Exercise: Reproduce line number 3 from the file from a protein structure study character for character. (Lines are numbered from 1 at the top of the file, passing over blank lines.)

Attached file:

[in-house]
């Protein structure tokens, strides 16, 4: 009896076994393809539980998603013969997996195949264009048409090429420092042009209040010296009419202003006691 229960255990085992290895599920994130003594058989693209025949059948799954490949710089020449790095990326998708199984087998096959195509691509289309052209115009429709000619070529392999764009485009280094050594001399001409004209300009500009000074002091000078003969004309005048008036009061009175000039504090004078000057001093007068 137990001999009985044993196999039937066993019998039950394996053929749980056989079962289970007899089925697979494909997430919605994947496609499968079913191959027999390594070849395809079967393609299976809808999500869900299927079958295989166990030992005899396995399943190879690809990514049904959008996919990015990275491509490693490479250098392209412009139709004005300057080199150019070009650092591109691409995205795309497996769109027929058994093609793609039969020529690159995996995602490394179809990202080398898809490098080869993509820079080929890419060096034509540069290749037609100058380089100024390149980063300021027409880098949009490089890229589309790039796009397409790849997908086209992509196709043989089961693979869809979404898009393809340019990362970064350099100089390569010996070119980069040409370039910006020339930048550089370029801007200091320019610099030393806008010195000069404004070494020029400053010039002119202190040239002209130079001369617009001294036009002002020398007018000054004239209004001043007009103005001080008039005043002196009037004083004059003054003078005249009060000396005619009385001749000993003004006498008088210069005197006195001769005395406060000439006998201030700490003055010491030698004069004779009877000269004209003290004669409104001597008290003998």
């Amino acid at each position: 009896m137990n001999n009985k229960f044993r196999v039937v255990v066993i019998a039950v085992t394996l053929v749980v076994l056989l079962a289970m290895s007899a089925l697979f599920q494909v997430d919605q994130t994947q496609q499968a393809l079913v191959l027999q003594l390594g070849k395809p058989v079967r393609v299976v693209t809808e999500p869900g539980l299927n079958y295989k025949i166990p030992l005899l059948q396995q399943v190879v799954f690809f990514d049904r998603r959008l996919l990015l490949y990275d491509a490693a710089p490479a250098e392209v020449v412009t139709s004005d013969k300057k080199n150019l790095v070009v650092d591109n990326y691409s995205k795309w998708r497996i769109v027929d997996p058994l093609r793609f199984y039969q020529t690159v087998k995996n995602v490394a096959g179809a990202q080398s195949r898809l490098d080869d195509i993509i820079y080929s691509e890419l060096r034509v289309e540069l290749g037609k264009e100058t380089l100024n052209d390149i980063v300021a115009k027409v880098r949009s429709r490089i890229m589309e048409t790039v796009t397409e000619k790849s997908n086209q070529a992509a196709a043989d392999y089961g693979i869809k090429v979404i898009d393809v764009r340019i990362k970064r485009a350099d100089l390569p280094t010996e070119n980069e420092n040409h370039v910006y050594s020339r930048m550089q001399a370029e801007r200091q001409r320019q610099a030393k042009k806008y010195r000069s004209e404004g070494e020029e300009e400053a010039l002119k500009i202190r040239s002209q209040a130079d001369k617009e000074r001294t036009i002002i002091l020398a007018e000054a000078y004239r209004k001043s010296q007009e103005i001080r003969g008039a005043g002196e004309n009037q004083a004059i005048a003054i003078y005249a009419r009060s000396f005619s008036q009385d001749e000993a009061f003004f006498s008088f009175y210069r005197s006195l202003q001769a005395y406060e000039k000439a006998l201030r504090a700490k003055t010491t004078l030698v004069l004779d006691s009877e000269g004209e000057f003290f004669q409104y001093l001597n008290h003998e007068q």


């Amino acid at each position: 009896m137990n001999n009985k229960f044993r196999v039937v255990v066993i019998a039950v085992t394996l053929v749980v076994l056989l079962a289970m290895s007899a089925l697979f599920q494909v997430d919605q994130t994947q496609q499968a393809l079913v191959l027999q003594l390594g070849k395809p058989v079967r393609v299976v693209t809808e999500p869900g539980l299927n079958y295989k025949i166990p030992l005899l059948q396995q399943v190879v799954f690809f990514d049904r998603r959008l996919l990015l490949y990275d491509a490693a710089p490479a250098e392209v020449v412009t139709s004005d013969k300057k080199n150019l790095v070009v650092d591109n990326y691409s995205k795309w998708r497996i769109v027929d997996p058994l093609r793609f199984y039969q020529t690159v087998k995996n995602v490394a096959g179809a990202q080398s195949r898809l490098d080869d195509i993509i820079y080929s691509e890419l060096r034509v289309e540069l290749g037609k264009e100058t380089l100024n052209d390149i980063v300021a115009k027409v880098r949009s429709r490089i890229m589309e048409t790039v796009t397409e000619k790849s997908n086209q070529a992509a196709a043989d392999y089961g693979i869809k090429v979404i898009d393809v764009r340019i990362k970064r485009a350099d100089l390569p280094t010996e070119n980069e420092n040409h370039v910006y050594s020339r930048m550089q001399a370029e801007r200091q001409r320019q610099a030393k042009k806008y010195r000069s004209e404004g070494e020029e300009e400053a010039l002119k500009i202190r040239s002209q209040a130079d001369k617009e000074r001294t036009i002002i002091l020398a007018e000054a000078y004239r209004k001043s010296q007009e103005i001080r003969g008039a005043g002196e004309n009037q004083a004059i005048a003054i003078y005249a009419r009060s000396f005619s008036q009385d001749e000993a009061f003004f006498s008088f009175y210069r005197s006195l202003q001769a005395y406060e000039k000439a006998l201030r504090a700490k003055t010491t004078l030698v004069l004779d006691s009877e000269g004209e000057f003290f004669q409104y001093l001597n008290h003998e007068q």